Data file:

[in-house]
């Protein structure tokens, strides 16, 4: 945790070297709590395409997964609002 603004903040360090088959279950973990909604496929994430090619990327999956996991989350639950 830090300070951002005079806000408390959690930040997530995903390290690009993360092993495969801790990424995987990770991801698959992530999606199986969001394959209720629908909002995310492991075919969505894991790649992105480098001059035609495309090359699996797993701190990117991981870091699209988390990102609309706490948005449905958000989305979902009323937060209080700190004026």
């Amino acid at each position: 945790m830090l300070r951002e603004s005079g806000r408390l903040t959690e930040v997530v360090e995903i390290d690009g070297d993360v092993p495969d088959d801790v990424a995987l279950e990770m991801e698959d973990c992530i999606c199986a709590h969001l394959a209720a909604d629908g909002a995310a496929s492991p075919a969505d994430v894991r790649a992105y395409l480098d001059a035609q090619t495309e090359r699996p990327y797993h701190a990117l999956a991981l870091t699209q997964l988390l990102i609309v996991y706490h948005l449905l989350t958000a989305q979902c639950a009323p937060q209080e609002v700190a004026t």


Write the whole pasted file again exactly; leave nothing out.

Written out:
[in-house]
């Protein structure tokens, strides 16, 4: 945790070297709590395409997964609002 603004903040360090088959279950973990909604496929994430090619990327999956996991989350639950 830090300070951002005079806000408390959690930040997530995903390290690009993360092993495969801790990424995987990770991801698959992530999606199986969001394959209720629908909002995310492991075919969505894991790649992105480098001059035609495309090359699996797993701190990117991981870091699209988390990102609309706490948005449905958000989305979902009323937060209080700190004026």
């Amino acid at each position: 945790m830090l300070r951002e603004s005079g806000r408390l903040t959690e930040v997530v360090e995903i390290d690009g070297d993360v092993p495969d088959d801790v990424a995987l279950e990770m991801e698959d973990c992530i999606c199986a709590h969001l394959a209720a909604d629908g909002a995310a496929s492991p075919a969505d994430v894991r790649a992105y395409l480098d001059a035609q090619t495309e090359r699996p990327y797993h701190a990117l999956a991981l870091t699209q997964l988390l990102i609309v996991y706490h948005l449905l989350t958000a989305q979902c639950a009323p937060q209080e609002v700190a004026t």